continued "There's a lot of things I don't like about sales. I don't like relying on other people to get my income, and I don't like the hours. I had to work every weekend -- I mean every weekend. I'm a social person, and I didn't have any social life at all. It affected me."
Unlike Lefear, Moseman's loss of a job came with shorter notice and a greater sense of devastation. "I think I felt how everyone else feels when they are let go. Unworthy, depressed, and all the other good stuff."
Lefear lives alone and has no savings. "My monthly bills are about $1000, and I owe about $10,000 on student loans. Unemployment currently pays me about $500 a month. That'll probably end in another month or two. It's been about three months that I've been getting them. I don't like not having any money. If I can go back to training, my benefits will continue, but if that doesn't happen, I can't last that long. It takes money to live." Moseman has been jobless before, with the longest stretch lasting four months.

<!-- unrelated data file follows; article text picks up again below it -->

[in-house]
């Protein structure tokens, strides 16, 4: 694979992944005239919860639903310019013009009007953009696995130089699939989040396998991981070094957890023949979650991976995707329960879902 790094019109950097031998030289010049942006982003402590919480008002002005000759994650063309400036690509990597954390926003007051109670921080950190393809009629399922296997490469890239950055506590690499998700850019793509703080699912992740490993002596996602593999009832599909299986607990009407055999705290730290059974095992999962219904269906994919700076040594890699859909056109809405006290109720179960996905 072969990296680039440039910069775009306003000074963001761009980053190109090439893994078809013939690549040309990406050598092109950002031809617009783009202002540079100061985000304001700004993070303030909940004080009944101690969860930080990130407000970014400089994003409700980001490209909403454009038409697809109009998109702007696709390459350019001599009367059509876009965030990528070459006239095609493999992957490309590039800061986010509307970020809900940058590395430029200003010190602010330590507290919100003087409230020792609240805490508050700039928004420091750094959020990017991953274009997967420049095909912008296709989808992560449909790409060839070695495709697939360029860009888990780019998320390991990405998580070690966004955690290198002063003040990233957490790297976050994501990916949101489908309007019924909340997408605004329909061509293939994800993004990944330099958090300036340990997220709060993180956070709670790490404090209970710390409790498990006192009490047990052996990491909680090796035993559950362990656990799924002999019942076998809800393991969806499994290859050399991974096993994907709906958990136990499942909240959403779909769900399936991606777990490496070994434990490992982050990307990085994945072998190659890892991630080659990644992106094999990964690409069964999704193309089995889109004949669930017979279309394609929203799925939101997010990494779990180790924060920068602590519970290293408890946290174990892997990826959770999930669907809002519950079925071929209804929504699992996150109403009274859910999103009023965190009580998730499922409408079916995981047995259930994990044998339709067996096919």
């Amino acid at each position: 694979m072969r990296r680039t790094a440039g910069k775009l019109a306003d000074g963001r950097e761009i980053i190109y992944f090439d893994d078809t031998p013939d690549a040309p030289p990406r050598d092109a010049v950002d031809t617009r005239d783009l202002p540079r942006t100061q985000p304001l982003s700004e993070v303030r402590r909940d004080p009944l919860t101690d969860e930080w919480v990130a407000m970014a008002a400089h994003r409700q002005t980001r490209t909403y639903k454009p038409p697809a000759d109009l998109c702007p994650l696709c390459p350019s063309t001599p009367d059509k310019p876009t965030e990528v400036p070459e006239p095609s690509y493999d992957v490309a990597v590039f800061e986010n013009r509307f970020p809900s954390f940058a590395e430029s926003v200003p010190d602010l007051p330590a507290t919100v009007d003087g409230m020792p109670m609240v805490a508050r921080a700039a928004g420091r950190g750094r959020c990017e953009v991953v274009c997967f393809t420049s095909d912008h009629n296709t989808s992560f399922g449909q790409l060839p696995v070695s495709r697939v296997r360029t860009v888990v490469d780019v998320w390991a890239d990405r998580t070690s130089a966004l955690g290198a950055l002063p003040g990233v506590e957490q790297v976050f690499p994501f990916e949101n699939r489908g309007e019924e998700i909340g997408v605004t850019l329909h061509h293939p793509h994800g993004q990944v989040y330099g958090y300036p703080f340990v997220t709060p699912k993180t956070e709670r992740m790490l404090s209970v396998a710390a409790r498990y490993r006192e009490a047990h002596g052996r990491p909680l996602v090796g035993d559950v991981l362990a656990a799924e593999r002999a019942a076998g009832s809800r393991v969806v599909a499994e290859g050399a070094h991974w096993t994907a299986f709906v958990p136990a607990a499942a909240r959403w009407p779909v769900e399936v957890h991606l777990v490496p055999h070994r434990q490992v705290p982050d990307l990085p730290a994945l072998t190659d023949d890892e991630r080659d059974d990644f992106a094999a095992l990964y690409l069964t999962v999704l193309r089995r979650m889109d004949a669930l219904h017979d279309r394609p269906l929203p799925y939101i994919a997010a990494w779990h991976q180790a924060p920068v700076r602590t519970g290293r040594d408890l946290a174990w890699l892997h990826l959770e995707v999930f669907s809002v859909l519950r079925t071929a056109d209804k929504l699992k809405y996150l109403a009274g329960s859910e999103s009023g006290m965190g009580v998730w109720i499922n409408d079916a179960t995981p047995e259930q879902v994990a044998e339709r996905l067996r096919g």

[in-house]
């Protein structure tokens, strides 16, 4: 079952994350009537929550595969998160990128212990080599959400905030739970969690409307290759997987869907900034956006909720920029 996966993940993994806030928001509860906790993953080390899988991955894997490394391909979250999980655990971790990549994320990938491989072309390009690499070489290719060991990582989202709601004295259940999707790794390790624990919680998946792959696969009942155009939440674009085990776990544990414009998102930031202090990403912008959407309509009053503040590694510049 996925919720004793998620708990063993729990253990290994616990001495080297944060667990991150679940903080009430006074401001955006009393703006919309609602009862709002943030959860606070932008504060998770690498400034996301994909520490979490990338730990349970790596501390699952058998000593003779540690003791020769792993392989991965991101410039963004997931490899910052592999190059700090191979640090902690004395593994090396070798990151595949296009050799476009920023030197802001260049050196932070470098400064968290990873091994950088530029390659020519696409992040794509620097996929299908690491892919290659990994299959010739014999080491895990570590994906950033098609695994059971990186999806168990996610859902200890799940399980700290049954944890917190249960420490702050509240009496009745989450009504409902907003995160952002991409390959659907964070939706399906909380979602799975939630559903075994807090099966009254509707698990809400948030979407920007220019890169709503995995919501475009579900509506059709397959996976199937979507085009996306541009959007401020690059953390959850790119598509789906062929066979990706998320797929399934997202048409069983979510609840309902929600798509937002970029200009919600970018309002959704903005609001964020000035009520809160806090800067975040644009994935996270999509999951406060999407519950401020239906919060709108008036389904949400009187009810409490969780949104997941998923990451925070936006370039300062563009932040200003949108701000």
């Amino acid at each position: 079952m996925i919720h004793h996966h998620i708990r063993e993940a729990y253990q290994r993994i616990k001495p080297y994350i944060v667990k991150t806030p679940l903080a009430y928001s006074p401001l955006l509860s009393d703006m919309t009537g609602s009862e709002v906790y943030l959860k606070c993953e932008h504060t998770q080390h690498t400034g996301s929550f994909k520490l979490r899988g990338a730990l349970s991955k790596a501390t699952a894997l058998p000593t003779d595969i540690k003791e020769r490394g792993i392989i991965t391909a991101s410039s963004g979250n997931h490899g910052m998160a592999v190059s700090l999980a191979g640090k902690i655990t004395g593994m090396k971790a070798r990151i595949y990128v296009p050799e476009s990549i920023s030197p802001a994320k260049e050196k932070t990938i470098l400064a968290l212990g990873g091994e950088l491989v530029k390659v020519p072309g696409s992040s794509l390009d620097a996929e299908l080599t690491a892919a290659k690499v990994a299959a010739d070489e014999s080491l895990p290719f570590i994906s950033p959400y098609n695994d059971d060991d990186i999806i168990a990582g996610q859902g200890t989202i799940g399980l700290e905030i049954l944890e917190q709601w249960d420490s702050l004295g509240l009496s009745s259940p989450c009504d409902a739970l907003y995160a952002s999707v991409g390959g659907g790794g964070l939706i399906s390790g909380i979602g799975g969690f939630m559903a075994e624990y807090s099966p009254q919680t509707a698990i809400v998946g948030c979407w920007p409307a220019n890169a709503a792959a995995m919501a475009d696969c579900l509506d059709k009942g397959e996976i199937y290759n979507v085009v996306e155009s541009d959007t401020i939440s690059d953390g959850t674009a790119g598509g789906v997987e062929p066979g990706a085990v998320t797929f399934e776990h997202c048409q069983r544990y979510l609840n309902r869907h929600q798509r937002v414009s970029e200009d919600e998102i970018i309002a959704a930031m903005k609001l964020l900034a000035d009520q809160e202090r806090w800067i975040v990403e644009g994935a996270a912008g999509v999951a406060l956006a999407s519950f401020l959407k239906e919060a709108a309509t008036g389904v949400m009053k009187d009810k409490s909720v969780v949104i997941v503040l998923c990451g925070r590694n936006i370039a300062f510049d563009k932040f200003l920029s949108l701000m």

"I'm here at the career center so I can go back for training. I'm researching new careers right now. I took a skills-assessment test last week and got the results yesterday. They said that I should get into something creative, from anything like chef to hair stylist to radiological technician to paramedic."
In spite of his disappointment, Moseman tries to keep a positive outlook. "Being unemployed is not something I would choose, but everything happens for a reason. There's a reason why this happened: so I could change my career and be a little happier than I was then."